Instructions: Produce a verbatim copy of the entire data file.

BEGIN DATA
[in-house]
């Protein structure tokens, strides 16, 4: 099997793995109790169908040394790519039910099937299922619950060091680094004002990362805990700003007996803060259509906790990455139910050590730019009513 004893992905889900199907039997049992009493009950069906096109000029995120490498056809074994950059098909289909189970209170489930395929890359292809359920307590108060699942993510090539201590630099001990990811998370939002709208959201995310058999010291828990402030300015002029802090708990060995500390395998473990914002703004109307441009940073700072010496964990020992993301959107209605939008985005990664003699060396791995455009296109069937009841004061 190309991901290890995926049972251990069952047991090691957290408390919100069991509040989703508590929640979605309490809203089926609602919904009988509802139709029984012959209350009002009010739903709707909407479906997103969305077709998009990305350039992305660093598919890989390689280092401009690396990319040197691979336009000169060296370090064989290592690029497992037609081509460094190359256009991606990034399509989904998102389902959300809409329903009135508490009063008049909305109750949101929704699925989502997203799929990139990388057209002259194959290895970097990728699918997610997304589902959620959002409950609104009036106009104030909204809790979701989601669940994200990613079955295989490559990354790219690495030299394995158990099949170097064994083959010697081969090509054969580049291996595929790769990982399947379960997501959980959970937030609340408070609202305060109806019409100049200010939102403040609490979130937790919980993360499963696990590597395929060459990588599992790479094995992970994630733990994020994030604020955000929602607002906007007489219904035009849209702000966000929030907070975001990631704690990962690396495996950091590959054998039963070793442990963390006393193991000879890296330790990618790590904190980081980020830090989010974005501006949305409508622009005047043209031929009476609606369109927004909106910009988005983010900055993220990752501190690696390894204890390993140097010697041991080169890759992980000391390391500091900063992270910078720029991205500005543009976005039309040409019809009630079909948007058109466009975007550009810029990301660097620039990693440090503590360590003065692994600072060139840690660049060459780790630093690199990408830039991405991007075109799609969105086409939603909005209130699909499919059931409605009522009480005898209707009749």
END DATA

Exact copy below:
[in-house]
């Protein structure tokens, strides 16, 4: 099997793995109790169908040394790519039910099937299922619950060091680094004002990362805990700003007996803060259509906790990455139910050590730019009513 004893992905889900199907039997049992009493009950069906096109000029995120490498056809074994950059098909289909189970209170489930395929890359292809359920307590108060699942993510090539201590630099001990990811998370939002709208959201995310058999010291828990402030300015002029802090708990060995500390395998473990914002703004109307441009940073700072010496964990020992993301959107209605939008985005990664003699060396791995455009296109069937009841004061 190309991901290890995926049972251990069952047991090691957290408390919100069991509040989703508590929640979605309490809203089926609602919904009988509802139709029984012959209350009002009010739903709707909407479906997103969305077709998009990305350039992305660093598919890989390689280092401009690396990319040197691979336009000169060296370090064989290592690029497992037609081509460094190359256009991606990034399509989904998102389902959300809409329903009135508490009063008049909305109750949101929704699925989502997203799929990139990388057209002259194959290895970097990728699918997610997304589902959620959002409950609104009036106009104030909204809790979701989601669940994200990613079955295989490559990354790219690495030299394995158990099949170097064994083959010697081969090509054969580049291996595929790769990982399947379960997501959980959970937030609340408070609202305060109806019409100049200010939102403040609490979130937790919980993360499963696990590597395929060459990588599992790479094995992970994630733990994020994030604020955000929602607002906007007489219904035009849209702000966000929030907070975001990631704690990962690396495996950091590959054998039963070793442990963390006393193991000879890296330790990618790590904190980081980020830090989010974005501006949305409508622009005047043209031929009476609606369109927004909106910009988005983010900055993220990752501190690696390894204890390993140097010697041991080169890759992980000391390391500091900063992270910078720029991205500005543009976005039309040409019809009630079909948007058109466009975007550009810029990301660097620039990693440090503590360590003065692994600072060139840690660049060459780790630093690199990408830039991405991007075109799609969105086409939603909005209130699909499919059931409605009522009480005898209707009749």